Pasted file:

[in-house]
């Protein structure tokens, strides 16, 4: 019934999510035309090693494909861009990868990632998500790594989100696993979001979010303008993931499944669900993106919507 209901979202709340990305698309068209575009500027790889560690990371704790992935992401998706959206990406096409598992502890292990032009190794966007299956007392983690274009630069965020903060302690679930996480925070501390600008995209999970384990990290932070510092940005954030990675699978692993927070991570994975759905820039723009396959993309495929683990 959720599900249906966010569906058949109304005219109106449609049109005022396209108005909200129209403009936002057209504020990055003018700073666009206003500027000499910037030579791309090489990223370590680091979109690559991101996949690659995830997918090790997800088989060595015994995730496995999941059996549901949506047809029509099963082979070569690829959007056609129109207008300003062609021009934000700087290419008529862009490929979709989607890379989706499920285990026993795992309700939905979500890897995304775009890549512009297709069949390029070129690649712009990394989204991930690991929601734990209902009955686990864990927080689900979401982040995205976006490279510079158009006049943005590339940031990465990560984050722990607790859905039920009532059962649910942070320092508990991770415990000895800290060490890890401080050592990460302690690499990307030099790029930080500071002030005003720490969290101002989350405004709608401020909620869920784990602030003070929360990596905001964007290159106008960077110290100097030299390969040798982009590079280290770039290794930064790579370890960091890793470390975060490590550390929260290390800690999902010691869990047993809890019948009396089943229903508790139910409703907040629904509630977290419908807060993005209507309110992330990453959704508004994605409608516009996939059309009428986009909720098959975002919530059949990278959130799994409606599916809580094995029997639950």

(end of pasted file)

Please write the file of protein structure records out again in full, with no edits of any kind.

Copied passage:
[in-house]
């Protein structure tokens, strides 16, 4: 019934999510035309090693494909861009990868990632998500790594989100696993979001979010303008993931499944669900993106919507 209901979202709340990305698309068209575009500027790889560690990371704790992935992401998706959206990406096409598992502890292990032009190794966007299956007392983690274009630069965020903060302690679930996480925070501390600008995209999970384990990290932070510092940005954030990675699978692993927070991570994975759905820039723009396959993309495929683990 959720599900249906966010569906058949109304005219109106449609049109005022396209108005909200129209403009936002057209504020990055003018700073666009206003500027000499910037030579791309090489990223370590680091979109690559991101996949690659995830997918090790997800088989060595015994995730496995999941059996549901949506047809029509099963082979070569690829959007056609129109207008300003062609021009934000700087290419008529862009490929979709989607890379989706499920285990026993795992309700939905979500890897995304775009890549512009297709069949390029070129690649712009990394989204991930690991929601734990209902009955686990864990927080689900979401982040995205976006490279510079158009006049943005590339940031990465990560984050722990607790859905039920009532059962649910942070320092508990991770415990000895800290060490890890401080050592990460302690690499990307030099790029930080500071002030005003720490969290101002989350405004709608401020909620869920784990602030003070929360990596905001964007290159106008960077110290100097030299390969040798982009590079280290770039290794930064790579370890960091890793470390975060490590550390929260290390800690999902010691869990047993809890019948009396089943229903508790139910409703907040629904509630977290419908807060993005209507309110992330990453959704508004994605409608516009996939059309009428986009909720098959975002919530059949990278959130799994409606599916809580094995029997639950």